Friday, May 1, 2009

The Ethiopia Chronicles-Embassy Appointment, Our First Meltdown, and a Sit-Down Bath

Wednesday in Ethiopia was our Embassy Appointment. After a leisurely morning at the hotel letting Rosie model all of her clothes and learning to work puzzles together, we had an early lunch and met our group for a trip to the American Embassy.

The Embassy itself was fairly like any other embassy I have visited: kind of gray, lots of x-ray machines and metal detectors, and very impersonal. We were the first group to arrive for our visa appointments and were pointed through to a room with a watercooler and a bunch of chairs. No air conditioning, but it wasn't yet unbearable. Over the next hour several other agencies' travel groups arrived with their children, and then all of the Ethiopian nationals seeking visas began to arrive. Soon, it was standing room only, so packed that you couldn't get through the crowd without the whole room feeling like it was jostling. It began to get very stuffy, as if there was only a limited amount of oxygen in the room and it wasn't enough for all of the people waiting. One of the ladies in our travel group headed outside for some cooler air, only to pass out once she made it outside.

Rosie did well with the waiting, and after another half hour we were called. The lady who was handling our interview wasn't very prepared. She asked me to raise my right hand, couldn't remember what I was supposed to swear so made something up, and then asked where my husband was. I reminded her that he wasn't travelling with me and that she had a copy of his power of attorney in our paperwork packet. She found it, and then it was on to the questions: Was this the child I was referred, How did she come to be an orphan, Had we met any of her relatives, Did I have any concerns about the adoption, Did I promise not to give anything other than a photograph to any relatives if I ever did meet them, and Was she healthy? (As a side note-Rosie's physicals, repeated TB tests, HIV screening, and vaccinations were all done as a requirement of the Embassy-why did they need to ask me if she was healthy?!)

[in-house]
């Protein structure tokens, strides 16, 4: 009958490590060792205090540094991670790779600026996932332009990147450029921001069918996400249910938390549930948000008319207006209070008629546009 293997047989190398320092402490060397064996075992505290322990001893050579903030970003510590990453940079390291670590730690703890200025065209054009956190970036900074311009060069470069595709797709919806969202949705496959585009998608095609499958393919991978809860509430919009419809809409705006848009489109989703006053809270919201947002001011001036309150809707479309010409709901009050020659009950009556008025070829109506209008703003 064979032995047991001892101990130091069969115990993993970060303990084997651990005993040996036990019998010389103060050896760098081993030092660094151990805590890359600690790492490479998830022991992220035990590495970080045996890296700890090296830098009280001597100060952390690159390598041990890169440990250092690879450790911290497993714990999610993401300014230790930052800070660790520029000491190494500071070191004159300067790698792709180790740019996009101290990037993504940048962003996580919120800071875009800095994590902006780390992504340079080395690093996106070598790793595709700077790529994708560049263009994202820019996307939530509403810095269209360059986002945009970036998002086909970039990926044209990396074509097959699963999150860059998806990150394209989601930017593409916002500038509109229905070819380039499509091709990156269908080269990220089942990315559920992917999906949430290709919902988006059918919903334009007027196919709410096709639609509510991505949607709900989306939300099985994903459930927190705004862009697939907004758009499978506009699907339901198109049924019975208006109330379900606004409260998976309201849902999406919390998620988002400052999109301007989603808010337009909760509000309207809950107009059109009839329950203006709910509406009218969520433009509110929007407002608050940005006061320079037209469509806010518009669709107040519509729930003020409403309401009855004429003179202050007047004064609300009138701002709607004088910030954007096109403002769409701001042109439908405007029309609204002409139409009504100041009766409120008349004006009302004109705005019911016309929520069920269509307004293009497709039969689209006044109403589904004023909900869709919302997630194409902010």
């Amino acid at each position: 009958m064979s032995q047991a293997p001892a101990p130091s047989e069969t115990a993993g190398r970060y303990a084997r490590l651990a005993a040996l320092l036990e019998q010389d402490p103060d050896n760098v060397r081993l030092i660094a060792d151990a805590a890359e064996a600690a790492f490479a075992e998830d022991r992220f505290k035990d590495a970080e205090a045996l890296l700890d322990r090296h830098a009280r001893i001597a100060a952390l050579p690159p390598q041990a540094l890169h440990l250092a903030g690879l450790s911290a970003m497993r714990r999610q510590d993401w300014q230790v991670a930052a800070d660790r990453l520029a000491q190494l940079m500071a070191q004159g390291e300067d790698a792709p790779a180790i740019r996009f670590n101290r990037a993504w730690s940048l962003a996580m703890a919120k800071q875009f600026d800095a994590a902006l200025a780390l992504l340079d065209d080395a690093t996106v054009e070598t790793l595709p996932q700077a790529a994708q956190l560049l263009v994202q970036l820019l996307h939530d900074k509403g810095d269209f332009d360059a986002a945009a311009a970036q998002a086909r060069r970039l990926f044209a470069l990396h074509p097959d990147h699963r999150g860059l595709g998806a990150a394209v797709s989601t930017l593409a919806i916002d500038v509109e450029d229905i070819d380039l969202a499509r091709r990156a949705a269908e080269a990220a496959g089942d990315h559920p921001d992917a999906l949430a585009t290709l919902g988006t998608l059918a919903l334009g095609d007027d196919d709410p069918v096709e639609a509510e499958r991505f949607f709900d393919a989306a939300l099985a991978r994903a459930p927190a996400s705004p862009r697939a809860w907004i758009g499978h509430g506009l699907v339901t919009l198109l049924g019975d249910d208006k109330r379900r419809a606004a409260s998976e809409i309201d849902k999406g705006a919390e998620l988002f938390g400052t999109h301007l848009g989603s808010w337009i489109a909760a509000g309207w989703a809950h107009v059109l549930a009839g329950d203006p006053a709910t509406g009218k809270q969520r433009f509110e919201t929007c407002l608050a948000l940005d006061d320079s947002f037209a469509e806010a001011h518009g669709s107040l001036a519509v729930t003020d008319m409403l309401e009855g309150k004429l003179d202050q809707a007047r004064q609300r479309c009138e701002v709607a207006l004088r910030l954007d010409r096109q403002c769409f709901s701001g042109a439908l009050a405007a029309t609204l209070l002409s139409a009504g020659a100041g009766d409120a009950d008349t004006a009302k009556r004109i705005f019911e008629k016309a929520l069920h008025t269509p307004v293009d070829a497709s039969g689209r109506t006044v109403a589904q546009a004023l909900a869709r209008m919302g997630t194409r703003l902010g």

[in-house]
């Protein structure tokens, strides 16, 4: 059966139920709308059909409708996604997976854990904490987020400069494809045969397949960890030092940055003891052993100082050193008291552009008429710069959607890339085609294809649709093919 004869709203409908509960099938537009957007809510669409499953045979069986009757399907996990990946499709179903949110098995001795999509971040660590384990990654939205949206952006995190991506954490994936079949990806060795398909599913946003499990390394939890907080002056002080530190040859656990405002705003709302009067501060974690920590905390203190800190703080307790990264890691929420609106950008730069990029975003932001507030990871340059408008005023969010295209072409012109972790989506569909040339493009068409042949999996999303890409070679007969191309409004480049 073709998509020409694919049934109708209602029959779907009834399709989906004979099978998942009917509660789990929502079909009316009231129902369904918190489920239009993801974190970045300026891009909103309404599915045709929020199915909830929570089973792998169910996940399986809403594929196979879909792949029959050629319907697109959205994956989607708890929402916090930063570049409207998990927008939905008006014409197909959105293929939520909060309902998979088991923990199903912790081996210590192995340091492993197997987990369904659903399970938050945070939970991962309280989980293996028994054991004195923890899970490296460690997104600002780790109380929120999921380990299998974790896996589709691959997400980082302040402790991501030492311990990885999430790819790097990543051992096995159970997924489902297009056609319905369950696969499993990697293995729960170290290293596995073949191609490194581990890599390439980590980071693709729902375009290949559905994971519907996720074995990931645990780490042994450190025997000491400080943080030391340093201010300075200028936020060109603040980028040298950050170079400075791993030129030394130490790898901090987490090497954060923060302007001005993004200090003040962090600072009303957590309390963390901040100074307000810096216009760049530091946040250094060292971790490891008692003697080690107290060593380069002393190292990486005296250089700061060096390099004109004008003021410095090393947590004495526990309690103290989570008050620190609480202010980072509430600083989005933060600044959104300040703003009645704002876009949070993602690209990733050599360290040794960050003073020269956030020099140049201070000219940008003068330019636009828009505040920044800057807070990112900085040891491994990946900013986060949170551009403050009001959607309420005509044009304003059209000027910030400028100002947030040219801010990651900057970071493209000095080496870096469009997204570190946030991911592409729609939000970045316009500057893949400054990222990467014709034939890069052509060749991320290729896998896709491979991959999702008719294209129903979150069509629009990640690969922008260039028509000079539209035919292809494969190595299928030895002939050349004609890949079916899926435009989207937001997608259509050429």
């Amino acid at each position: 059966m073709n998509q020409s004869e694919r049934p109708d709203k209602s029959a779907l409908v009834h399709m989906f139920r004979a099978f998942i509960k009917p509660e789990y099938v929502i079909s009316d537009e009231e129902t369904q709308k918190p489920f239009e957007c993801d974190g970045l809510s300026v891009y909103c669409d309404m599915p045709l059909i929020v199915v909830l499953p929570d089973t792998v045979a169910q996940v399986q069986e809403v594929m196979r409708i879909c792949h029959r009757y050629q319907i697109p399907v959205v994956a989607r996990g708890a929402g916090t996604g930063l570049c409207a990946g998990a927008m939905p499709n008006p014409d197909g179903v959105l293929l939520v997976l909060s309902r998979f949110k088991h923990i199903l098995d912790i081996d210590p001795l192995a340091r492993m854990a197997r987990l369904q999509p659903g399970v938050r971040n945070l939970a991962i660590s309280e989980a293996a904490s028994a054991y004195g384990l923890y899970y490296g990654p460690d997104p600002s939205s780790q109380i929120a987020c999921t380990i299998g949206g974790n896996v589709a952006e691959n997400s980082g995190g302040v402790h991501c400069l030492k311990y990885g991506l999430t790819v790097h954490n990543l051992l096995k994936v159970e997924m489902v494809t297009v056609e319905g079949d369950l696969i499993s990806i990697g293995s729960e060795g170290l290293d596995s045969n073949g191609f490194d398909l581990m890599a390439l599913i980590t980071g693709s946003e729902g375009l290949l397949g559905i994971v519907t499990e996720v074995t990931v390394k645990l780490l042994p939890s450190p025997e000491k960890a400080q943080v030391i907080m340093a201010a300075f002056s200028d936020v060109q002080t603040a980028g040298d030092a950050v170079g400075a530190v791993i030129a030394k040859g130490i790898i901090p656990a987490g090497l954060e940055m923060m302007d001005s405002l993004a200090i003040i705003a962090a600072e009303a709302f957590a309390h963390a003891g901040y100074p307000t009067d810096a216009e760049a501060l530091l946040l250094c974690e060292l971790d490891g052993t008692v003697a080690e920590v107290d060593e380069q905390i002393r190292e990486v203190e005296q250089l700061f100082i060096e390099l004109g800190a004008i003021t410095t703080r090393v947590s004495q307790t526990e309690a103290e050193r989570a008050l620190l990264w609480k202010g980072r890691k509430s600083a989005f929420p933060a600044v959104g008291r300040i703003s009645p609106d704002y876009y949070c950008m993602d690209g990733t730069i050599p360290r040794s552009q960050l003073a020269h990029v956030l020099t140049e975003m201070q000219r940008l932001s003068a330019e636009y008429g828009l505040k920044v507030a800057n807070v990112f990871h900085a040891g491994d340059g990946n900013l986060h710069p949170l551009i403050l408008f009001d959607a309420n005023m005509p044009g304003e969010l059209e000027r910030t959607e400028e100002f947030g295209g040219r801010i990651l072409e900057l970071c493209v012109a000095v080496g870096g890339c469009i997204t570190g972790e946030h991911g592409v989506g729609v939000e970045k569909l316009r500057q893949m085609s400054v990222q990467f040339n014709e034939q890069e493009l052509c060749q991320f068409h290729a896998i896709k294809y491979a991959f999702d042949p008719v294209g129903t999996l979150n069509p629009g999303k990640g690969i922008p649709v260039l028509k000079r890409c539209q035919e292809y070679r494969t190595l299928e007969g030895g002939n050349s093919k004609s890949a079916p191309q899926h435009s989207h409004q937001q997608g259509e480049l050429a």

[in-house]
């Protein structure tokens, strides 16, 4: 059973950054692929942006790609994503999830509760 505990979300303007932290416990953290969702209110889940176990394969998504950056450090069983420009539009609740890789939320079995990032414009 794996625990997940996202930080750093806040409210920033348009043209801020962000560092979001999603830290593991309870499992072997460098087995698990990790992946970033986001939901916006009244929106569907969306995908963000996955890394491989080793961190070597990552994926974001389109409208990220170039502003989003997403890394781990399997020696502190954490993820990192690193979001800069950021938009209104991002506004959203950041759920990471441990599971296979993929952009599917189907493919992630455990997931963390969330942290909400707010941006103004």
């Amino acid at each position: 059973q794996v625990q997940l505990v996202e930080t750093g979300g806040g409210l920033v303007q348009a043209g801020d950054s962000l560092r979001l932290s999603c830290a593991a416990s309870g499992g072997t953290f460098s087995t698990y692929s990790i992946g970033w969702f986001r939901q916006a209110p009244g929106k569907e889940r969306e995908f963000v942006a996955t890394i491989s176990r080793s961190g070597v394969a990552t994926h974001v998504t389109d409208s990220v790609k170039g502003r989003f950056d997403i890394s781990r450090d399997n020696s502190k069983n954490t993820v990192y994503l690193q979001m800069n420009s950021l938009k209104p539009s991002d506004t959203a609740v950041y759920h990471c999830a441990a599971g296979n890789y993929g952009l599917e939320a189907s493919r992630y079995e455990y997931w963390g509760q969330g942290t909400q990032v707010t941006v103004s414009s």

Having answered all of her questions, she congratulated us and told us our visa would be available on Friday.

By this point, Rosie was very tired. She fussed most of the trip back to the hotel, and so I decided not to go shopping with the group and Rosie and I went back to our room for a nap. She fell asleep as soon as I laid her down. She slept for almost 3 hours, and then I woke her up. She was in a great mood, so we played volleyball with some balloons.

The happy mood, however, took a significant downturn when she asked for another balloon, having already got 2 blown up. I said no that we were going to save the rest for tomorrow, and she began to pout. I decided that taking her down for a change of scenery would be good for both of us. About this time Mom arrived back from shopping and said that there was a group getting ready to go out for pizza. So, we went to the lobby.